Advertisement

Acta Analytica

, Volume 31, Issue 2, pp 225–234 | Cite as

In Defence of Transcendentism

  • Damiano Costa
  • Alessandro Giordani
Article
  • 332 Downloads

Abstract

How do objects persist through time? According to endurantism, objects persist through time and do not have temporal parts. According to the transcendentist version of endurantism, objects exist at times by participating in events that occur at those times. This version of transcendentism offers specific metaphysical and semantical advantages over other versions of endurantism. In this paper, we defend transcendentist endurantism against a series of criticisms that have been recently offered by Kristie Miller.

Keywords

Extended Region Temporal Part Proper Part Locate Entity Football Match 
These keywords were added by machine and not by the authors. This process is experimental and the keywords may be updated as the learning algorithm improves.

References

  1. Armstrong, D. M. (1989). Universals: an opinionated introduction. Boulder: Westview Press.Google Scholar
  2. Calosi, C. (2011). Persistence and change in Minkowski spacetime. Logic and Philosophy of Science, 9(1), 325–342.Google Scholar
  3. Daniels, P. (2014). Occupy wall: a mereological puzzle and the burdens of endurantism. Australasian Journal of Philosophy, 92(1), 91–101.CrossRefGoogle Scholar
  4. Donnelly, M. (2011). Endurantist and perdurantist accounts of persistence. Philosophical Studies, 154(1), 27–51.CrossRefGoogle Scholar
  5. Gilmore, C. (2003). In defence of spatially related universals. Australasian Journal of Philosophy, 81(3), 420–428.CrossRefGoogle Scholar
  6. Gilmore, C. (2006). Where in the relativistic world are we? Philosophical Perspectives, 20(1), 199–236.CrossRefGoogle Scholar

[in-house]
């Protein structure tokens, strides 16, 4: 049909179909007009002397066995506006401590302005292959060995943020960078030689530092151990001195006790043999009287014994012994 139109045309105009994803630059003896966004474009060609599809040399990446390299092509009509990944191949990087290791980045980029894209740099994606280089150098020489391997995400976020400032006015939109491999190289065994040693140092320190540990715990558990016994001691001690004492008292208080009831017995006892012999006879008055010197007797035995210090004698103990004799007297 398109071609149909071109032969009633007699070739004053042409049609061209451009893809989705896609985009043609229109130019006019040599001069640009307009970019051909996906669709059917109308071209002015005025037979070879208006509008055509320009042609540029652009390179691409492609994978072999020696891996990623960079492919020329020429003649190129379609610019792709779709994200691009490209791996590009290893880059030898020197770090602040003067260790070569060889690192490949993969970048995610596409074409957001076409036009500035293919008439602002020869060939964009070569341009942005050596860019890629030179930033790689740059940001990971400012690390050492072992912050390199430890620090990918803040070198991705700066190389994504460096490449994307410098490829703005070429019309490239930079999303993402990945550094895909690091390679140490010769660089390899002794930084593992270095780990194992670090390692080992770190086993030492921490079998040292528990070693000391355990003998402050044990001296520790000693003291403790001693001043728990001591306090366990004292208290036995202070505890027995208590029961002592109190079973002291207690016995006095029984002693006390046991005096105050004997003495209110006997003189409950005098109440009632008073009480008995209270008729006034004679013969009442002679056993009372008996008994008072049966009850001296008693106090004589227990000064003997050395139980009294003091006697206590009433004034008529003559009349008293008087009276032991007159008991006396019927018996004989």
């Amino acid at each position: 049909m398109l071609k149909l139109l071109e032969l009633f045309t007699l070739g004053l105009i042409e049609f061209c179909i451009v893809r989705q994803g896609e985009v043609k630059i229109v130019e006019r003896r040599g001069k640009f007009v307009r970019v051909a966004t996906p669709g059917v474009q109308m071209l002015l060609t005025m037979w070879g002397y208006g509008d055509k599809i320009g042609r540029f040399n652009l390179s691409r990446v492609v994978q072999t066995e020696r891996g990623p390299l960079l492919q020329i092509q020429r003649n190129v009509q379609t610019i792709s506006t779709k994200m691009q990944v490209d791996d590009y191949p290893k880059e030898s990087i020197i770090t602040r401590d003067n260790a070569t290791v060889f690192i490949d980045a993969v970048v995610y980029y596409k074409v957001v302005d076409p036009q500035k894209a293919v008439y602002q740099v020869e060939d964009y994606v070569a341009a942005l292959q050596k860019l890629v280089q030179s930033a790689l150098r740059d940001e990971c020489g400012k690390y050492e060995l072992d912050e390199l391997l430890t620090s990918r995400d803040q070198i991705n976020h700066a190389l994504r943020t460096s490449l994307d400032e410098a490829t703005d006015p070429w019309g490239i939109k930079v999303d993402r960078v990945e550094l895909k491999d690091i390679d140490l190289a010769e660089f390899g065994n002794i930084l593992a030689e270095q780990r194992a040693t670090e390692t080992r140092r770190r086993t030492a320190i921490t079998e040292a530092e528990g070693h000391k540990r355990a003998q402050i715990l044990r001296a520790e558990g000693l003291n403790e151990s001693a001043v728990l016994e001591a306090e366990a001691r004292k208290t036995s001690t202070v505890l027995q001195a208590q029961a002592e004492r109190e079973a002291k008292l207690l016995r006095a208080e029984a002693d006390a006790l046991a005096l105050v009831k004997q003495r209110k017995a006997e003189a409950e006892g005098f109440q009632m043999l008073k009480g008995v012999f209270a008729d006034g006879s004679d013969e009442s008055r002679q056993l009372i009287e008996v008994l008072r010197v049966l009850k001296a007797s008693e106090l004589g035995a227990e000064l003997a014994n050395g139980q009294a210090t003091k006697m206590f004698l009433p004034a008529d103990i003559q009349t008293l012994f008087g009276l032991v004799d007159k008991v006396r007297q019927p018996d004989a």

7. Giordani, A., & Costa, D. (2013). From times to worlds and back again: a transcendentist theory of persistence. Thought: A Journal of Philosophy, 2(1), 210–220.Google Scholar
  8. Lowe, E. J. (1998). The possibility of metaphysics: substance, identity, and time. Oxford: Oxford University Press.Google Scholar
  9. Lowe, E. J. (2006). The four-category ontology: a metaphysical foundation for natural science. Oxford: Clarendon Press.Google Scholar
  10. Miller, K. (2009). Ought a four-dimensionalist to believe in temporal parts? Canadian Journal of Philosophy, 39(4), 619–646.CrossRefGoogle Scholar
  11. Miller, K. (2013). Times, worlds and locations. Thought: A Journal of Philosophy, 2(1), 221–227.Google Scholar
  12. Parsons, J. (2007). Theories of location. In K. Bennett, & D. W. Zimmerman (Eds.), Oxford studies in metaphysics (vol. 3, pp. 201–232). Oxford: Oxford University Press.Google Scholar
  13. Sattig, T. (2006). The language and reality of time. Oxford: Oxford University Press.CrossRefGoogle Scholar
  14. Sider, T. (2001). Four-dimensionalism: an ontology of persistence and time. Oxford: Oxford University Press.CrossRefGoogle Scholar
  15. Simons, P. (1987). Parts: a study in ontology. Oxford: Oxford University Press.Google Scholar
  16. Wiggins, D. (1980). Sameness and substance. Oxford: Blackwell.Google Scholar

Copyright information

© Springer Science+Business Media Dordrecht 2015

Authors and Affiliations

  1. 1.University of NeuchâtelNeuchâtelSwitzerland
  2. 2.Institute for Philosophical StudiesLuganoSwitzerland
  3. 3.Catholic University of MilanMilanItaly

Personalised recommendations